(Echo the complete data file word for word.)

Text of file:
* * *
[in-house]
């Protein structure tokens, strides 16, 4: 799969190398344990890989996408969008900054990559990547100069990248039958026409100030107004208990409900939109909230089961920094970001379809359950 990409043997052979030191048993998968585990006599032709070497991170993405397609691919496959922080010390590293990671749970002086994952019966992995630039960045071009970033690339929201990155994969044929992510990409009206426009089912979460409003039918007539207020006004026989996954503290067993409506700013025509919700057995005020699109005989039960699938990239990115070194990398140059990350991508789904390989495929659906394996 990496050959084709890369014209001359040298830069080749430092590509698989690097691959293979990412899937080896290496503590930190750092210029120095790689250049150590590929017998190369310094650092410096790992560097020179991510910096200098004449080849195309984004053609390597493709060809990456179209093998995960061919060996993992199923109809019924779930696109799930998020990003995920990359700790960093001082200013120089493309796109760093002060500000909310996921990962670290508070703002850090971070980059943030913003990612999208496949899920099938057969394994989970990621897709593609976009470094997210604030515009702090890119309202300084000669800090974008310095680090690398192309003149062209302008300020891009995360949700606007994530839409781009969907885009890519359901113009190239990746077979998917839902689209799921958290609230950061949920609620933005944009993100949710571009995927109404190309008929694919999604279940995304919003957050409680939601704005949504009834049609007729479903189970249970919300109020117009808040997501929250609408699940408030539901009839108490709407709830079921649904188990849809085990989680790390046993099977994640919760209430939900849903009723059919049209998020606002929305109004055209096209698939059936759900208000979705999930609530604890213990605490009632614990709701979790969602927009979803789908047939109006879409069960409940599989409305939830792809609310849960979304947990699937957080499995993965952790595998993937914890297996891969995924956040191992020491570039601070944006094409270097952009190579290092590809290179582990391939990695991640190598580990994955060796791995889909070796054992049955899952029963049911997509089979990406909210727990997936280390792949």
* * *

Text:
[in-house]
């Protein structure tokens, strides 16, 4: 799969190398344990890989996408969008900054990559990547100069990248039958026409100030107004208990409900939109909230089961920094970001379809359950 990409043997052979030191048993998968585990006599032709070497991170993405397609691919496959922080010390590293990671749970002086994952019966992995630039960045071009970033690339929201990155994969044929992510990409009206426009089912979460409003039918007539207020006004026989996954503290067993409506700013025509919700057995005020699109005989039960699938990239990115070194990398140059990350991508789904390989495929659906394996 990496050959084709890369014209001359040298830069080749430092590509698989690097691959293979990412899937080896290496503590930190750092210029120095790689250049150590590929017998190369310094650092410096790992560097020179991510910096200098004449080849195309984004053609390597493709060809990456179209093998995960061919060996993992199923109809019924779930696109799930998020990003995920990359700790960093001082200013120089493309796109760093002060500000909310996921990962670290508070703002850090971070980059943030913003990612999208496949899920099938057969394994989970990621897709593609976009470094997210604030515009702090890119309202300084000669800090974008310095680090690398192309003149062209302008300020891009995360949700606007994530839409781009969907885009890519359901113009190239990746077979998917839902689209799921958290609230950061949920609620933005944009993100949710571009995927109404190309008929694919999604279940995304919003957050409680939601704005949504009834049609007729479903189970249970919300109020117009808040997501929250609408699940408030539901009839108490709407709830079921649904188990849809085990989680790390046993099977994640919760209430939900849903009723059919049209998020606002929305109004055209096209698939059936759900208000979705999930609530604890213990605490009632614990709701979790969602927009979803789908047939109006879409069960409940599989409305939830792809609310849960979304947990699937957080499995993965952790595998993937914890297996891969995924956040191992020491570039601070944006094409270097952009190579290092590809290179582990391939990695991640190598580990994955060796791995889909070796054992049955899952029963049911997509089979990406909210727990997936280390792949």